As today marks the beginning of Jewish Disabilities Awareness and Inclusion month, Susan C. Ingram’s cover story looks at how education for students with learning differences has changed over time. She focuses particularly on Shemesh, an agency of The Associated: Jewish Federation of Baltimore, which has been supporting Jewish children in this space for the last decade.
As you’ll read, the landscape has changed quite a bit for children with disabilities and the organizations that serve them. For example, rather than consign children with different learning styles to separate classrooms, students are in the mainstream population whenever possible, and get extra help as needed. Everything from professional development to psychological evaluations have advanced, giving students and educators more resources in an area that is thankfully increasingly destigmatized.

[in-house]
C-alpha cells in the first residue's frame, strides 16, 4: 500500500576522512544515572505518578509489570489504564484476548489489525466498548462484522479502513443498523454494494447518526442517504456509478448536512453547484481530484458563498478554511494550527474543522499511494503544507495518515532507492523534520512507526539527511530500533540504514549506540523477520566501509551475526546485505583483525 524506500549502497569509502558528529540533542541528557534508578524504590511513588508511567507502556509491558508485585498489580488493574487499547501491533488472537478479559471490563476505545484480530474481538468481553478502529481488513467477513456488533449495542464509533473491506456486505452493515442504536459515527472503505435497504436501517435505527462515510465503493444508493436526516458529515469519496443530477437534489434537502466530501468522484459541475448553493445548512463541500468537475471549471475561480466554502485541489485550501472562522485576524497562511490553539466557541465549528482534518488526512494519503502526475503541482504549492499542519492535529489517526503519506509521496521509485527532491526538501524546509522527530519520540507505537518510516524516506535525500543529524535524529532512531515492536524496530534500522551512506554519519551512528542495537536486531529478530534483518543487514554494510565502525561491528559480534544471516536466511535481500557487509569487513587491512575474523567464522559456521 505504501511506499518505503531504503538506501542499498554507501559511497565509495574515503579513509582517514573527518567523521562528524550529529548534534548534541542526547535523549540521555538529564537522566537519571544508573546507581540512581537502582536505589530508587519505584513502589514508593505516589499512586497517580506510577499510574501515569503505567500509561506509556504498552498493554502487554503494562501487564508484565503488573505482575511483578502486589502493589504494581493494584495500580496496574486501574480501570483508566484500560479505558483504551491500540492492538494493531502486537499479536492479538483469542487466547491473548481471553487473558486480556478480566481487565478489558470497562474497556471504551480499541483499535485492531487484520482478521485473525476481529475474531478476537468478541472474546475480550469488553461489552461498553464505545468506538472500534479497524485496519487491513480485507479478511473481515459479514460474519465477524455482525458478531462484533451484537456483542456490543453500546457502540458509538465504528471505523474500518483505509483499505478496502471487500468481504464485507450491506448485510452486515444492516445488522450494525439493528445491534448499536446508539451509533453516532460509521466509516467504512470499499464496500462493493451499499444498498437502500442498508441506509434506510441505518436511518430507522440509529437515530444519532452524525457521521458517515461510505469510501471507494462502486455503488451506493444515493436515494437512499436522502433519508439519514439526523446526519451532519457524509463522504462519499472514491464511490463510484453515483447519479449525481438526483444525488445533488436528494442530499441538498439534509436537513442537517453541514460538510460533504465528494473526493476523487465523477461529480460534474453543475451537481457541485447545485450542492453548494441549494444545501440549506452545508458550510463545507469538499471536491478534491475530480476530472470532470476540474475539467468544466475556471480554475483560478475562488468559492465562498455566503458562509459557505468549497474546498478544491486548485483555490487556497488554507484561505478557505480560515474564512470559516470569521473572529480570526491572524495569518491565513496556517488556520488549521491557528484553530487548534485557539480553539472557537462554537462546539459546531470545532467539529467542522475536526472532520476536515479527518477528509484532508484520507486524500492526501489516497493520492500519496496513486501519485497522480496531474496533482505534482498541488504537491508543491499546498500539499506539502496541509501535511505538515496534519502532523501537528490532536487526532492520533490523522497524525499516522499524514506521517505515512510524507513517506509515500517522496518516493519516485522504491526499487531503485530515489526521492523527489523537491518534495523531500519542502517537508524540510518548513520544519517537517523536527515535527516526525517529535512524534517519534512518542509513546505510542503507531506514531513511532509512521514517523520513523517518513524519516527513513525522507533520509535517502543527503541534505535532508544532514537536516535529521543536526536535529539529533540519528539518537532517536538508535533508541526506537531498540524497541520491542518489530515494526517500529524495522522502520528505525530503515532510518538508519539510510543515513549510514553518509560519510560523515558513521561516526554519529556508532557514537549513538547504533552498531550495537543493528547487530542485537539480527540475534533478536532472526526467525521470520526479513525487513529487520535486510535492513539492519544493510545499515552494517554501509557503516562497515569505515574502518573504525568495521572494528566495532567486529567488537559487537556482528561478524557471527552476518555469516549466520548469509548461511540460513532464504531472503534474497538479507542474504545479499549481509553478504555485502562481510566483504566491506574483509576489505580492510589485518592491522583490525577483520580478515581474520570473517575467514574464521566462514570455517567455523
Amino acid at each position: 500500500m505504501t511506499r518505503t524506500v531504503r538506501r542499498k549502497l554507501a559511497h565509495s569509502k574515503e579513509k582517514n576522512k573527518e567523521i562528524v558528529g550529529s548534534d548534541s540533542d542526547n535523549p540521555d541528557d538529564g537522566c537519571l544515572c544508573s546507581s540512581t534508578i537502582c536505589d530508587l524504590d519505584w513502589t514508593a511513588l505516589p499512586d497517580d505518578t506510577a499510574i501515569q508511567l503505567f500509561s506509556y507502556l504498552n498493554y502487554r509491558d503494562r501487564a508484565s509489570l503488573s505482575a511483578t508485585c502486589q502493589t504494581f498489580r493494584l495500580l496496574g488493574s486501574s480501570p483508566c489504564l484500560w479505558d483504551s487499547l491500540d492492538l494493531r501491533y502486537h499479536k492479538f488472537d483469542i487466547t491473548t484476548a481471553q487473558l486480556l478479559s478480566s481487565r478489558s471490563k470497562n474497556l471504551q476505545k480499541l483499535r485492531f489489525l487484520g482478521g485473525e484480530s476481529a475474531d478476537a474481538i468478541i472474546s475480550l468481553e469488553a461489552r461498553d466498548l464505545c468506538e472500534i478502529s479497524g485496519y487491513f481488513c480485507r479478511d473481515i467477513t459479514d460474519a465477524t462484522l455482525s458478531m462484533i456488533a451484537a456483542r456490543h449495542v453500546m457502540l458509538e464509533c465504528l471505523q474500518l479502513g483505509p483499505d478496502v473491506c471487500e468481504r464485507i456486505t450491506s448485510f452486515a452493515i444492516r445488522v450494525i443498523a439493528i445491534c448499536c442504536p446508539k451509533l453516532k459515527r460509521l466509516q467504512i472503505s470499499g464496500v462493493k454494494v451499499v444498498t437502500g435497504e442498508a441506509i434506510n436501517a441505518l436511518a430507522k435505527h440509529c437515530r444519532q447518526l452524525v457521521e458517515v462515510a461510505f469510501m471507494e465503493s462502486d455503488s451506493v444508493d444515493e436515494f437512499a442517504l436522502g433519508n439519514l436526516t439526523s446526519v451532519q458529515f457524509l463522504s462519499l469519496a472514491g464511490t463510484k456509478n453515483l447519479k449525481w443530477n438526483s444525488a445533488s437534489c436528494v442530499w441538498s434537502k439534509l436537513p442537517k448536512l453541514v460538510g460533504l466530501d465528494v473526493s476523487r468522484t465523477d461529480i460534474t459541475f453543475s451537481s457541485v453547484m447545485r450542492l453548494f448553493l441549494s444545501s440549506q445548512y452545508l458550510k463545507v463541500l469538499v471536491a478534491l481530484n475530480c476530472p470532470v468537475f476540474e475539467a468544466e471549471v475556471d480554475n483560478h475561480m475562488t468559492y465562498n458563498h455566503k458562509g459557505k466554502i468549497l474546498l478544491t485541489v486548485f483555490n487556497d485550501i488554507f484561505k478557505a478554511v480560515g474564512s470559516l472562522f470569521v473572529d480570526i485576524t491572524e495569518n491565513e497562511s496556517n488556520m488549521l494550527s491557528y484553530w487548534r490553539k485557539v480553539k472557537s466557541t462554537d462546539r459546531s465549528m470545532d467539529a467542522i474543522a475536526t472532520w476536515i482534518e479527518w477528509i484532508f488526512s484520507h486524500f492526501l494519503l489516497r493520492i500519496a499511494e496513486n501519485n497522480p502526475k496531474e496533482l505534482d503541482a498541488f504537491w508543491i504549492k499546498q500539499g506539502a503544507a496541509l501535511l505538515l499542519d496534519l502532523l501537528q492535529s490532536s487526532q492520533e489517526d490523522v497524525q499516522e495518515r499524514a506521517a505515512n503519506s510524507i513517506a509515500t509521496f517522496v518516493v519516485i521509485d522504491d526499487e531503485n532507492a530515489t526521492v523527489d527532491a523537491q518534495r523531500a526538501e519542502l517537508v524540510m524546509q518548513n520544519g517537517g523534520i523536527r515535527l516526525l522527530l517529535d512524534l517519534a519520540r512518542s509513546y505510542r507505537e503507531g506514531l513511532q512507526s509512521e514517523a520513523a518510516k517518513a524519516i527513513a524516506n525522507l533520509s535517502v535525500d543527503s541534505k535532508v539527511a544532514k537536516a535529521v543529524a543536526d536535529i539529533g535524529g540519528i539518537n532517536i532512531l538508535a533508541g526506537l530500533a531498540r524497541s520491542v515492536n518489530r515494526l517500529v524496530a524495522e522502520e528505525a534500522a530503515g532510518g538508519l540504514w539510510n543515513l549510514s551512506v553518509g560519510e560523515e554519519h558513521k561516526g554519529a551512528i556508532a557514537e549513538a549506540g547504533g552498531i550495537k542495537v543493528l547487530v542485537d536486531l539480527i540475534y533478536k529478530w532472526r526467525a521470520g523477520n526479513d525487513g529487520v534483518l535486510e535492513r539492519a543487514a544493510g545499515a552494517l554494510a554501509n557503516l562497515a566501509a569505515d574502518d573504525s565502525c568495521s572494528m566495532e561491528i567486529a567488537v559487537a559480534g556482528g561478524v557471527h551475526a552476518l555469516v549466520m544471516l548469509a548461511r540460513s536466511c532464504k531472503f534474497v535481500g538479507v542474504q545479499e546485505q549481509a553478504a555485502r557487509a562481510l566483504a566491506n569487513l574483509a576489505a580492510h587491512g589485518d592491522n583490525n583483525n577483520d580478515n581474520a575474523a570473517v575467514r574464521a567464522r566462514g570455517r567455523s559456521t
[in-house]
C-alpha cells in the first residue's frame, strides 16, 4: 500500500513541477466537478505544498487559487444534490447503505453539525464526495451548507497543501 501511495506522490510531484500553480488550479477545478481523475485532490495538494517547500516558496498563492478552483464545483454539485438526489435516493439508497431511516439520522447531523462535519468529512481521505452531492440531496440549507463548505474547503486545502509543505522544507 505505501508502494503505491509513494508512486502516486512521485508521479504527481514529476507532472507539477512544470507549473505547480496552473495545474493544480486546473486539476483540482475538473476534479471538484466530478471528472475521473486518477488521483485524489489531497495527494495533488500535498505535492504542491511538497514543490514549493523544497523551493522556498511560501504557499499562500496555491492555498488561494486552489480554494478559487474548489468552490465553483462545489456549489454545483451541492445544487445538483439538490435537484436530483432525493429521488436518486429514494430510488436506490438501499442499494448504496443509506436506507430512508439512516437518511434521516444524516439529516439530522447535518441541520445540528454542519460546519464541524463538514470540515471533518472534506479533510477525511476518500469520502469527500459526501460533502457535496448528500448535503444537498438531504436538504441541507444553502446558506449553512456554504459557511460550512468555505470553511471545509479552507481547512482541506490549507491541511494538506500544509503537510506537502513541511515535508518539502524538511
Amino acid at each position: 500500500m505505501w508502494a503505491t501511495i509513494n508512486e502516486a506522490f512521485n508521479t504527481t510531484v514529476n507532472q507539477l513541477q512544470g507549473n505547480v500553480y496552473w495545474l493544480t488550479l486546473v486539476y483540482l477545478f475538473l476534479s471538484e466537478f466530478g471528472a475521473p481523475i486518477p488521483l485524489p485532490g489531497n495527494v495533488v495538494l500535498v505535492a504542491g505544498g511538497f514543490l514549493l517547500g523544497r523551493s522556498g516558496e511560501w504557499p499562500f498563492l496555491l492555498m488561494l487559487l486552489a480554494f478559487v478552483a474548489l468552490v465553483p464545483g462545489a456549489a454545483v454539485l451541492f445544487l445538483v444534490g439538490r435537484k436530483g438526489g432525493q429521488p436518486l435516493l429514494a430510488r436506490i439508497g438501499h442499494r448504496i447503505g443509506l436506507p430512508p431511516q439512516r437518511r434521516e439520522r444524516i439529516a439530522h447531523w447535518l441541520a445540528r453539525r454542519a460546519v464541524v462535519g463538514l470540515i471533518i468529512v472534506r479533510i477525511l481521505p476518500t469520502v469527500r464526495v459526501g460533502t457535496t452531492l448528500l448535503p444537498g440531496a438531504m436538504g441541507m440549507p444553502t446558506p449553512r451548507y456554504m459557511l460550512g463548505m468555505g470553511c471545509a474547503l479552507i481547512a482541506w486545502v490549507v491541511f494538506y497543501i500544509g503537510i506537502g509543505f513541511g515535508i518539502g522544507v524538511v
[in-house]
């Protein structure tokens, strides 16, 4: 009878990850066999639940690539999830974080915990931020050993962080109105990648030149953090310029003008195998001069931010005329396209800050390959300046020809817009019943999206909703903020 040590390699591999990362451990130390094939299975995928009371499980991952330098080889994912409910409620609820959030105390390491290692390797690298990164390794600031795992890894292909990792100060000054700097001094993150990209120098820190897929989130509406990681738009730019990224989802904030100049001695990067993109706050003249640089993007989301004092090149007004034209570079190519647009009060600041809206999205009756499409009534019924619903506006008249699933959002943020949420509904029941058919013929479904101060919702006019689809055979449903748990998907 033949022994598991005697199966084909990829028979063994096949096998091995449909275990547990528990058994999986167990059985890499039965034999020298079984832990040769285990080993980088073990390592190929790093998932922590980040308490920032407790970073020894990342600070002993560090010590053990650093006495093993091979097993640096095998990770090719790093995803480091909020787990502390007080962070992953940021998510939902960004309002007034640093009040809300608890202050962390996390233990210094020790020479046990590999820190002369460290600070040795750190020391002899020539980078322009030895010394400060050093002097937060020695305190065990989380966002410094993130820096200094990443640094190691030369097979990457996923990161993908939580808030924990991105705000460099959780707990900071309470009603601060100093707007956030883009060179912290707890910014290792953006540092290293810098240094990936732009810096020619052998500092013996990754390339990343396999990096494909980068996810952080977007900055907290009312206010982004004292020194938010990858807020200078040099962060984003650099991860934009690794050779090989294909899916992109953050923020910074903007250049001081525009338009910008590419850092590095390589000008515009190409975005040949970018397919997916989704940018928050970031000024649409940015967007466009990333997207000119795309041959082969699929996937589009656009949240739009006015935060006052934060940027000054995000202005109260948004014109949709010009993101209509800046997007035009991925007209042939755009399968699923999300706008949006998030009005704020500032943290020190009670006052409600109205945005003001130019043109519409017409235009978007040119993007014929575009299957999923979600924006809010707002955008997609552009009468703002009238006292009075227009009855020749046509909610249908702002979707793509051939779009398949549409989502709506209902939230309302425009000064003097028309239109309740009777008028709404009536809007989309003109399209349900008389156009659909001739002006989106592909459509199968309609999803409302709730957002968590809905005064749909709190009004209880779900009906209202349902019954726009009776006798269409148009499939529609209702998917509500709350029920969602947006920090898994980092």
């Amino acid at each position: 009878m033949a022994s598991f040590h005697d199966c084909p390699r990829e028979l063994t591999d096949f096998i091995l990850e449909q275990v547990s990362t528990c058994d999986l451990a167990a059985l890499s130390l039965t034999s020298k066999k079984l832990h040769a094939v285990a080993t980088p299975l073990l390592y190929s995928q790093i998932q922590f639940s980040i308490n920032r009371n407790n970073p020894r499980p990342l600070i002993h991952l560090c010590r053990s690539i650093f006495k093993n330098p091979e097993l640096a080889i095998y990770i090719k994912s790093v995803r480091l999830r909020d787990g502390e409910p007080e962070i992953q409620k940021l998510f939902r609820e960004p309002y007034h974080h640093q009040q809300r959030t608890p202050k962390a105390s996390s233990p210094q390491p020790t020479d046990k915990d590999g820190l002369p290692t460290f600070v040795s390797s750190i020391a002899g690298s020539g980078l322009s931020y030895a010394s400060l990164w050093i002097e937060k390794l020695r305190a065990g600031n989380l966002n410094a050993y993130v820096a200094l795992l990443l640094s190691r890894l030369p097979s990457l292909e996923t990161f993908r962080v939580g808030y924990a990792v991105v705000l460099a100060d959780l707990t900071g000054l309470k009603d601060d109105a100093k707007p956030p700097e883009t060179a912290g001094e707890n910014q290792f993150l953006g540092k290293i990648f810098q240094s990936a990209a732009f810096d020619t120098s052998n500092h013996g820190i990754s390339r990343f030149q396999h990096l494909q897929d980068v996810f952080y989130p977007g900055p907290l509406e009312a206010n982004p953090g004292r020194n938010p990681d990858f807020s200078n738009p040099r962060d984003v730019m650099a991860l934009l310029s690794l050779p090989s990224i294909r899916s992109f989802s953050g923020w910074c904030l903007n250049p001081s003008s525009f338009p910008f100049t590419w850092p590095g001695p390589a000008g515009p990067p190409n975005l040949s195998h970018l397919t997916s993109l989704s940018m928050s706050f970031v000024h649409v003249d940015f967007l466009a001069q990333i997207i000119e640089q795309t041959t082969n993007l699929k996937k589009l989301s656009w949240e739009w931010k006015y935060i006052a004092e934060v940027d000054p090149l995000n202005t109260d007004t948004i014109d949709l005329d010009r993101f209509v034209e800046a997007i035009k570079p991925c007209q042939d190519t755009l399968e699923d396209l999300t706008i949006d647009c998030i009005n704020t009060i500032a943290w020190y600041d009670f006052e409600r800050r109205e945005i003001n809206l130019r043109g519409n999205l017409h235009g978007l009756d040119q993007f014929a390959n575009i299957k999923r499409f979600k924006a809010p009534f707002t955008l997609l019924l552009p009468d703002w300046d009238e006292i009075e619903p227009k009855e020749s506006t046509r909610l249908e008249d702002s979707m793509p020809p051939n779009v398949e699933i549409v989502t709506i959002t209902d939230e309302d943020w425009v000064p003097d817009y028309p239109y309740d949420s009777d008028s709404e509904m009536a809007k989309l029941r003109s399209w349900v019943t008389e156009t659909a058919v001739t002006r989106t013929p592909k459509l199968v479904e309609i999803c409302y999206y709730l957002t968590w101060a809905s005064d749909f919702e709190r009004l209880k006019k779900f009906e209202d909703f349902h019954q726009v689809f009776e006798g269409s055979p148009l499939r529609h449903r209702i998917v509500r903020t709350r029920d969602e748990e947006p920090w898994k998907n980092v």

As a 24-year-old woman with dyslexia told the JT, “I honestly can say without the support I received from Shemesh, as well as other programs and tutoring I received, I would not be where I am today.” That woman has a master’s in education and now works with students who need help like she did.
At least one advocate sees the change in approach paying off. Jennifer Laszlo Mizrahi, president of Rockville-based RespectAbility, says Jews with disabilities are starting to move into positions of leadership within the Jewish community. “Talented and committed Jews want to serve,” she said.
Elsewhere in the community, Baltimore County Councilman Izzy Patoka (D-District 2) attended his first townhall forum with County Executive Johnny Olszewski Jr., where they heard from residents concerned about the Pikesville Armory, Section 8 housing, traffic calming and a variety of other issues. As Connor Graham reports, Patoka found the meeting informative, and is already making moves on issues constituents brought to his attention.
In business news, Susan reports on the unfortunate news that Courtney’s Bagel Café & Deli in Owings Mills closed this week after two decades in business, as its owner moves on. Courtney’s was a gathering place for the Jewish community, where employees were part of the extended family who knew your name and your order. We’ll miss them!
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